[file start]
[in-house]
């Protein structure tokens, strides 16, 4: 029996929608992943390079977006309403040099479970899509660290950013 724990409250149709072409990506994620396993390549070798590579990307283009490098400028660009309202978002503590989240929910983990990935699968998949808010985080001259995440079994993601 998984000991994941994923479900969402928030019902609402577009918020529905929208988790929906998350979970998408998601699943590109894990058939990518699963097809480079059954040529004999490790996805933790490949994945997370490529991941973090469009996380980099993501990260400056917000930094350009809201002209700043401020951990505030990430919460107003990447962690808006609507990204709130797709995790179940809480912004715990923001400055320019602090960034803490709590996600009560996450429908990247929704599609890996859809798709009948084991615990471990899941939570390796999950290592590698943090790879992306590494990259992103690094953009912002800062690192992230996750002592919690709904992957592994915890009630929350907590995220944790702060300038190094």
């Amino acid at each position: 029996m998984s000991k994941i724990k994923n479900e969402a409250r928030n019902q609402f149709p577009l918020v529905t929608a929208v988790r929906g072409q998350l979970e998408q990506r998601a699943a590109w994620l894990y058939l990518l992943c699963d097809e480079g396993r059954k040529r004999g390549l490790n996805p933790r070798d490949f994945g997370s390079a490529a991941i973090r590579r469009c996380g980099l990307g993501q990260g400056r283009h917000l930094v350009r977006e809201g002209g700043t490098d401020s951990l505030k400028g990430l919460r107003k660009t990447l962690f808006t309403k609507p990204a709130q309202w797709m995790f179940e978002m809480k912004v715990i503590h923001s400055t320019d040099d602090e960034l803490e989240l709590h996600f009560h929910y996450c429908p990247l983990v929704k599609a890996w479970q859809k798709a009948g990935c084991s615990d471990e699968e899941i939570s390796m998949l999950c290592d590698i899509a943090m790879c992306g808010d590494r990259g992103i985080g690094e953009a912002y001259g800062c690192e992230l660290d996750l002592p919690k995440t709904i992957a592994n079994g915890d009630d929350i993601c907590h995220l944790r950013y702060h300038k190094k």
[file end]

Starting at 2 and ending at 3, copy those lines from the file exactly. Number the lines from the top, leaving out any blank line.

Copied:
């Protein structure tokens, strides 16, 4: 029996929608992943390079977006309403040099479970899509660290950013 724990409250149709072409990506994620396993390549070798590579990307283009490098400028660009309202978002503590989240929910983990990935699968998949808010985080001259995440079994993601 998984000991994941994923479900969402928030019902609402577009918020529905929208988790929906998350979970998408998601699943590109894990058939990518699963097809480079059954040529004999490790996805933790490949994945997370490529991941973090469009996380980099993501990260400056917000930094350009809201002209700043401020951990505030990430919460107003990447962690808006609507990204709130797709995790179940809480912004715990923001400055320019602090960034803490709590996600009560996450429908990247929704599609890996859809798709009948084991615990471990899941939570390796999950290592590698943090790879992306590494990259992103690094953009912002800062690192992230996750002592919690709904992957592994915890009630929350907590995220944790702060300038190094």
């Amino acid at each position: 029996m998984s000991k994941i724990k994923n479900e969402a409250r928030n019902q609402f149709p577009l918020v529905t929608a929208v988790r929906g072409q998350l979970e998408q990506r998601a699943a590109w994620l894990y058939l990518l992943c699963d097809e480079g396993r059954k040529r004999g390549l490790n996805p933790r070798d490949f994945g997370s390079a490529a991941i973090r590579r469009c996380g980099l990307g993501q990260g400056r283009h917000l930094v350009r977006e809201g002209g700043t490098d401020s951990l505030k400028g990430l919460r107003k660009t990447l962690f808006t309403k609507p990204a709130q309202w797709m995790f179940e978002m809480k912004v715990i503590h923001s400055t320019d040099d602090e960034l803490e989240l709590h996600f009560h929910y996450c429908p990247l983990v929704k599609a890996w479970q859809k798709a009948g990935c084991s615990d471990e699968e899941i939570s390796m998949l999950c290592d590698i899509a943090m790879c992306g808010d590494r990259g992103i985080g690094e953009a912002y001259g800062c690192e992230l660290d996750l002592p919690k995440t709904i992957a592994n079994g915890d009630d929350i993601c907590h995220l944790r950013y702060h300038k190094k």